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5 Things First Solar’s Management Wants You to Know

Earnings releases can be a great way to get a snapshot of how a business is doing in a quarter, but they don't usually give a lot of insight into operations. The conference call is where investors can learn a lot about how a company is performing and what it's going to do in the future. 

In a fast-changing industry like solar energy, the conference call is particularly important. On its call, First Solar's (NASDAQ: FSLR) management gave some insight into what its future looks like. Here were my biggest takeaways from the third quarter conference call (quotes via Seeking Alpha transcript). 

Image source: First Solar.

Series 6 is coming along

The biggest investment First Solar is making in 2017 is in an upgrade from Series 4 solar panels to Series 6. The $1 billion project will take nearly two years to complete, and the company is about halfway through the process. CEO Mark Widmar gave this update: 

At our Ohio factory, the front end of our Series 6 line is now almost completely installed and most of the equipment is operational and in various phases of acceptance testing. We are also beginning the significant milestone as we run glass through the core semiconductor equipment including the coater. At our Malaysia factory yesterday, our first vapor transport deposition coater arrived on site.

Management expects to begin production in the second quarter of 2018 in Ohio and in the third or fourth quarter in Malaysia. The transition should make First Solar's panels more competitive with commodity solar panels today. 

Demand has been high

First Solar is only going to produce about 2 GW of solar panels next year, but that hasn't stopped it from selling panels like crazy. Customers are desperate to lock up panel supply that won't be subject to import tariffs, and as the one company with significant supply to meet that demand First Solar is taking advantage. Here's how Widmar outlined the bookings:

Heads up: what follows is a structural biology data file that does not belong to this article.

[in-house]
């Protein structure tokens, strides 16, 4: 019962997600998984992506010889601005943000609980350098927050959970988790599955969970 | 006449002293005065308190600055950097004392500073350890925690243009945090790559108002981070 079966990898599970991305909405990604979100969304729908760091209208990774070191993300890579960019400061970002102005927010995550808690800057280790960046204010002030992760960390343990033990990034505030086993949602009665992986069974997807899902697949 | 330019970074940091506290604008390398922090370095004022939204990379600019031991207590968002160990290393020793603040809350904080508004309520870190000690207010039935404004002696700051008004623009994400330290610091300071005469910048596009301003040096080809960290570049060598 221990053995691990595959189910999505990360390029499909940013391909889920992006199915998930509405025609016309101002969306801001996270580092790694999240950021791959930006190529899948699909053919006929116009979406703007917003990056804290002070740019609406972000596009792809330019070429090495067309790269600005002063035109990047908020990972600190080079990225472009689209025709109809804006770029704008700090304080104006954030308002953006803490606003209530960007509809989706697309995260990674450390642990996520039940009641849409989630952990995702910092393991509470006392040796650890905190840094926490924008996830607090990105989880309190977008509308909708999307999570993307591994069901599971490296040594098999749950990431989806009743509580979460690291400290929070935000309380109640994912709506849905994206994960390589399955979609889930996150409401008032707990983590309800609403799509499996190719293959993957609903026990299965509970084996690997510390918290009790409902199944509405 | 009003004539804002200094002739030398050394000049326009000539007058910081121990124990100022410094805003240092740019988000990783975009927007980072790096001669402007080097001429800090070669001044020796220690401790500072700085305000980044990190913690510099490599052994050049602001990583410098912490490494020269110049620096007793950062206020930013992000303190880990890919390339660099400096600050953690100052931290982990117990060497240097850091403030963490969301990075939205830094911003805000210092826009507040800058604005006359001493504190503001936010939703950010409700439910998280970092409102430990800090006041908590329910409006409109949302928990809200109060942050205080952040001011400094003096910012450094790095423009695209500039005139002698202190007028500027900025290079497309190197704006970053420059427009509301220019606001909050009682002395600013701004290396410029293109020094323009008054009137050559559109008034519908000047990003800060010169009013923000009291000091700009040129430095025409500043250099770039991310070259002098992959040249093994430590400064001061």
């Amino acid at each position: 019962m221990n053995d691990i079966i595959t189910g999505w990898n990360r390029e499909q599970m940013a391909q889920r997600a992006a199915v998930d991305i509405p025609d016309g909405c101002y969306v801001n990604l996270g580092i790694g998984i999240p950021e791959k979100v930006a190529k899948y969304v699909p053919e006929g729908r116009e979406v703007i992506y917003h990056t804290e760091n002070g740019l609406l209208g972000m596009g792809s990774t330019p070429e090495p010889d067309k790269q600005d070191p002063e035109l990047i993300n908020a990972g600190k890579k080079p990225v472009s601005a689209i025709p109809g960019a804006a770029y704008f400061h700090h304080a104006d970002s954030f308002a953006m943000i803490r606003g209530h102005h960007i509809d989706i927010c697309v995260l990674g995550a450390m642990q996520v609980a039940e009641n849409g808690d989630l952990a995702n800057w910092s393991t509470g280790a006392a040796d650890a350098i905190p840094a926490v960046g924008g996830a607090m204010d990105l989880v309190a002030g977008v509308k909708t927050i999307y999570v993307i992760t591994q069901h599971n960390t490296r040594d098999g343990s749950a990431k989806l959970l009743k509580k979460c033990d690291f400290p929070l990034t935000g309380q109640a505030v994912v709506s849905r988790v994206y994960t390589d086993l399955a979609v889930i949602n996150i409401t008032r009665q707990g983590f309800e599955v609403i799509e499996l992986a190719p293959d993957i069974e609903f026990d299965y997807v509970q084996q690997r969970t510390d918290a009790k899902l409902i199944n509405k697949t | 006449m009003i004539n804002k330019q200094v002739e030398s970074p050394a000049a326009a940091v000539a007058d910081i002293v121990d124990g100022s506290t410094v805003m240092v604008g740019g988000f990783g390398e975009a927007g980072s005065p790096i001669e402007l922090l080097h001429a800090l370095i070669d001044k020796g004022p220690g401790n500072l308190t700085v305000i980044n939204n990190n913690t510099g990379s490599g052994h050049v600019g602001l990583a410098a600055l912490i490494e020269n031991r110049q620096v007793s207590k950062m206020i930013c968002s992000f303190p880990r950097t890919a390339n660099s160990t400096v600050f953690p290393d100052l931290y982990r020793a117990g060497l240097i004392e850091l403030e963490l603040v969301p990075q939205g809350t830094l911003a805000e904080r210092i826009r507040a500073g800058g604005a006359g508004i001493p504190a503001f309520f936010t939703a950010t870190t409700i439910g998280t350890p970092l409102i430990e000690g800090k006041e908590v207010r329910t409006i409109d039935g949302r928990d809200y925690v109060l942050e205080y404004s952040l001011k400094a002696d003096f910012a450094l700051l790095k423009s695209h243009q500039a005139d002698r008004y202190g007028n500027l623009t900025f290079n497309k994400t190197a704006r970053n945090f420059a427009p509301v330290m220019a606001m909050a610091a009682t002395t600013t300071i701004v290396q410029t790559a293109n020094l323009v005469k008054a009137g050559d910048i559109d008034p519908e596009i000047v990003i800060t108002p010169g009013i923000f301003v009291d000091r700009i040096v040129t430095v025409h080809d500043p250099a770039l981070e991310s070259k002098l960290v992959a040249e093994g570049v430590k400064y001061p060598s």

We have booked in excess of 5 gigawatts since our last earnings call and netted against this volume is approximately 500 megawatts previously booked with customers under framework agreement which has [sic] now been terminated. The net result of this quarterly bookings are 4.5 gigawatts DC which, after deducting year-to-date shipments through September of 2.1 gigawatts, brings our total remaining expected module shipments to approximately 7.4 gigawatts. As of note, the delivery timing of these bookings stretches over the next several years and includes volumes planned for shipment into 2020.

If tariffs are indeed placed on solar imports, we could even see First Solar expand production. But don't expect that decision before management knows the tariff landscape. 

Expanding production could begin next year

Here's Widmar's quote outlining how production could be increased as early as 2018: 

...we have been evaluating options that could extend Series 4 production beyond our current operating plan. These options could add up to 1 gigawatt of additional Series 4 supply in 2018. As we said previously, any decision to extend Series 4 production would not impact our previously announced Series 6 rollout plans. We intend to make a decision on this later this year

First Solar is using an unused plant in Vietnam for the Series 6 upgrade, but needs to decide when to shut down Series 4 facilities in Malaysia. If it can sell panels profitably to the U.S., it may be worthwhile keeping the plant running in 2018. 

Project sales have been a windfall

Profitability in solar can often depend on when projects are sold, and that's certainly the case for First Solar this year. Widmar said: 

Gross margin improved to 27% in the third quarter from 18% in Q2. This increase results primarily from the higher gross margin on the California Flats and Cuyama projects in Q3. The gross margin of our components segment improved slightly to 18% in Q3 versus 17% in the prior quarter.

The 18% margin number is worth noting for investors because this is more indicative of the company's long-term business. First Solar is transitioning from building a large number of projects to selling about three-fourths of its panels in component sales. This lowers business risk long-term, but can also reduce the windfall profits First Solar has experienced the last two quarters because of project sales. 

Q4 doesn't look very good

The ups and downs of the project business will naturally lead to some bad quarters. First Solar thinks Q4 will be one of those quarters. CFO Alex Bradley put it this way: 

Relative to our non-GAAP EPS of $2.86 for the nine months ending September 30, the $2.50 midpoint of our full-year guidance implies a loss in the fourth quarter of around $0.35. There are several factors impacting the fourth quarter which account for this loss. Firstly, plant start-up levels in Q4 will be much higher than in Q3; and while this expense is necessary to ramp up Series 6, it does present a transitional impact. Secondly, as mentioned previously, we expect minimal systems business in Q4 due to project timing and as we optimize projects for Series 6. 

A loss in the fourth quarter isn't something to worry about because it's part of the business cycle for First Solar, but it's worth noting. Investors have been spoiled with the phenomenal performance the last two quarters, and the trend may not continue next quarter. That's part of the ups and downs of owning solar stocks. 

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Travis Hoium owns shares of First Solar. The Motley Fool recommends First Solar. The Motley Fool has a disclosure policy.